After providing all the funding for The Brain from Top to Bottom for over 10 years, the CIHR Institute of Neurosciences, Mental Health and Addiction informed us that because of budget cuts, they were going to be forced to stop sponsoring us as of March 31st, 2013.

We have approached a number of organizations, all of which have recognized the value of our work. But we have not managed to find the funding we need. We must therefore ask our readers for donations so that we can continue updating and adding new content to The Brain from Top to Bottom web site and blog.

Please, rest assured that we are doing our utmost to continue our mission of providing the general public with the best possible information about the brain and neuroscience in the original spirit of the Internet: the desire to share information free of charge and with no adverstising.

Whether your support is moral, financial, or both, thank you from the bottom of our hearts!

Bruno Dubuc, Patrick Robert, Denis Paquet, and Al Daigen

Tuesday, 19 September 2023
Mechanisms underlying anatomical the tracing methods

Today I’d like to tell you about the cellular mechanisms underlying the tracing methods used to visualize the paths that axons follow from one structure in the brain to another. The use of these methods in animal models is based on the ability that neurons have to move molecules along the microtubules in their axons. This process is essential to the normal functioning of neurons and is known as axonal transport. It works by means of motor proteins that, when supplied with a bit of energy, constantly change form to drive all kinds of molecules carried in vesicles, a bit like a porter with a load on his back. There are some animations on the Internet that illustrate this process, and it’s pretty impressive! (more…)

From the Simple to the Complex | Comments Closed

Monday, 28 August 2023
The sodium-potassium pump : an essential protein

Today I’d like to tell you about the sodium-potassium pump. This protein is found in the membranes of neurons and of many other kinds of cells, and its role is to re-establish the ion-concentration gradients necessary for the transmission of nerve impulses as well as for other functions elsewhere in the body. Scientists long wondered how the sodium-potassium pump managed to transport sodium ions in the first phase of its work and potassium ions in the second without transporting the wrong kind of ions by mistake (see this animation). It was not until 2009 that scientists were able to observe this protein’s overall structure, and not until 2013 that they were able to demonstrate the answer to this question: the pump changes its conformation (shape) between these two phases. (more…)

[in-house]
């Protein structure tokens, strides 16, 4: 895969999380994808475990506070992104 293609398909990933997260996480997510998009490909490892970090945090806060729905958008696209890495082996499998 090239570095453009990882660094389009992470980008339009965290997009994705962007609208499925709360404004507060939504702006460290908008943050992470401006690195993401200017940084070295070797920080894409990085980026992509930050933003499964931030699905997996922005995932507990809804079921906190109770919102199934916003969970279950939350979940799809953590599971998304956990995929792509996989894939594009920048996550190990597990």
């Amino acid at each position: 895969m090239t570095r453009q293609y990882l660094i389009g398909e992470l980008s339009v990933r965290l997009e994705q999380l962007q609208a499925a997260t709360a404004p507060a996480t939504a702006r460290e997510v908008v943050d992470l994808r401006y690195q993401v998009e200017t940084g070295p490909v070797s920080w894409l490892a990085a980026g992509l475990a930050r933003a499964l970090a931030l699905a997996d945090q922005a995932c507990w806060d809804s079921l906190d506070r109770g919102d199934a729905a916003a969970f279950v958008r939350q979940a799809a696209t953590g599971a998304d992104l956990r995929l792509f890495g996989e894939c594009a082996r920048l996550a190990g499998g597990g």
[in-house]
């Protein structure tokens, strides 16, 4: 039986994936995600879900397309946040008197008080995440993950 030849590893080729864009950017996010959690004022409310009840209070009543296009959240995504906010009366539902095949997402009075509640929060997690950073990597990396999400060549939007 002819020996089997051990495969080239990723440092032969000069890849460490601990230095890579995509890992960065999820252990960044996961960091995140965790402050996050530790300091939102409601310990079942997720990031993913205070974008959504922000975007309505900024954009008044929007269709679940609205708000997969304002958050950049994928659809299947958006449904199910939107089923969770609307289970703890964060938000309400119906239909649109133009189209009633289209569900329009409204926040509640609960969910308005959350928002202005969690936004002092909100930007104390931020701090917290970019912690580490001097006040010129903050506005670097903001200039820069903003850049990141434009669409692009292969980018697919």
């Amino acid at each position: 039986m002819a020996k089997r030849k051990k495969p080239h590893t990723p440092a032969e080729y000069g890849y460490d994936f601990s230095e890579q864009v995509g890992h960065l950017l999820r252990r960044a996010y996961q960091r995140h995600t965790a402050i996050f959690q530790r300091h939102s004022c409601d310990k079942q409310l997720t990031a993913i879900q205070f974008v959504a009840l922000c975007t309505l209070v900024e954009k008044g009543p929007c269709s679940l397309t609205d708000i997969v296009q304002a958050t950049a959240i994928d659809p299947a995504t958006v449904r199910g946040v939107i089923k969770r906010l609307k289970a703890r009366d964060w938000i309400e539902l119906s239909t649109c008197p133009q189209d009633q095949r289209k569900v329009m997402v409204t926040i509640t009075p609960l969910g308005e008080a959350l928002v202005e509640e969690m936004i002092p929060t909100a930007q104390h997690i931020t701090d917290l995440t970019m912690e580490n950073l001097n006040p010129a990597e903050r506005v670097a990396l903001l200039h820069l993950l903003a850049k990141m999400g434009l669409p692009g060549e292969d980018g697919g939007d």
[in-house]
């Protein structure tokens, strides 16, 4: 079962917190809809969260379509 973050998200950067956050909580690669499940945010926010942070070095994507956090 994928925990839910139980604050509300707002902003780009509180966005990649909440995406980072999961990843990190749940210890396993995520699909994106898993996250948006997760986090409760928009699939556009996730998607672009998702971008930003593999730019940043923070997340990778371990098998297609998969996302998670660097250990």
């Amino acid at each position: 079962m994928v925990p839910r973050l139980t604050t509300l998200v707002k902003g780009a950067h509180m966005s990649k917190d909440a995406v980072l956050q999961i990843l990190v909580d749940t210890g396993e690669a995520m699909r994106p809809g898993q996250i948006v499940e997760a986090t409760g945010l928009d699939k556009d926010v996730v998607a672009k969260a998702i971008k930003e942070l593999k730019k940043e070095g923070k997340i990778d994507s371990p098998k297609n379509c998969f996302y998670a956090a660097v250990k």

From the Simple to the Complex | Comments Closed

Monday, 31 July 2023
Visualization and mental imagery

The process of mental imagery was first demonstrated in experiments such as those by Shepard and Metzler , in the early 1970s, in which the subjects had to decide whether 3D images of arrangements of cubes matched a physical model. To complicate this task, the images in question had been rotated in space. The researchers soon realized that the more the images had been rotated, the longer it took for the subjects to determine whether or not they matched the model, which meant that the subjects were turning the cubes “in their heads” to see whether there was a match. (more…)

Body Movement and the Brain, From Thought to Language | Comments Closed

Wednesday, 21 June 2023
Sophisticated cleaning systems in our brain


The human brain continuously consumes 20 to 25% of all the energy used by the human body and therefore inevitably produces large amounts of potentially toxic wastes, estimated to roughly equal the brain’s own weight over the course of a year. To eliminate all of this waste, the brain uses its own waste-clearance system, called the glymphatic system to indicate that it uses glial cells to perform the same function in the brain that the lymphatic system performs in the rest of the body. Previously, scientists had long thought that the brain cleansed itself by passive diffusion of cerebrospinal fluid from its ventricles. But that would be a very slow process for an organ as active as the brain. (more…)

From the Simple to the Complex | Comments Closed

Monday, 29 May 2023
How psychedelic drugs modulate brain activity

For many decades, the officially illegal status of psychedelic drugs such as LSD made research about them difficult. But more recently, studies done using various forms of brain imaging and in accordance with sound scientific practices have begun to show how these substances modulate brain activity to produce their surprising, varied effects. Broadly speaking, psychedelic drugs alter the functional connectivity between various parts of the brain while modulating the power of certain brain waves. The results are typical of the many cases in which molecules of a neuromodulating substance (in this case, an exogenous one) minimize the effects of certain natural neuromodulating systems by binding to their receptors—in the case of LSD, the receptors for dopamine and serotonin. (more…)

The Emergence of Consciousness | Comments Closed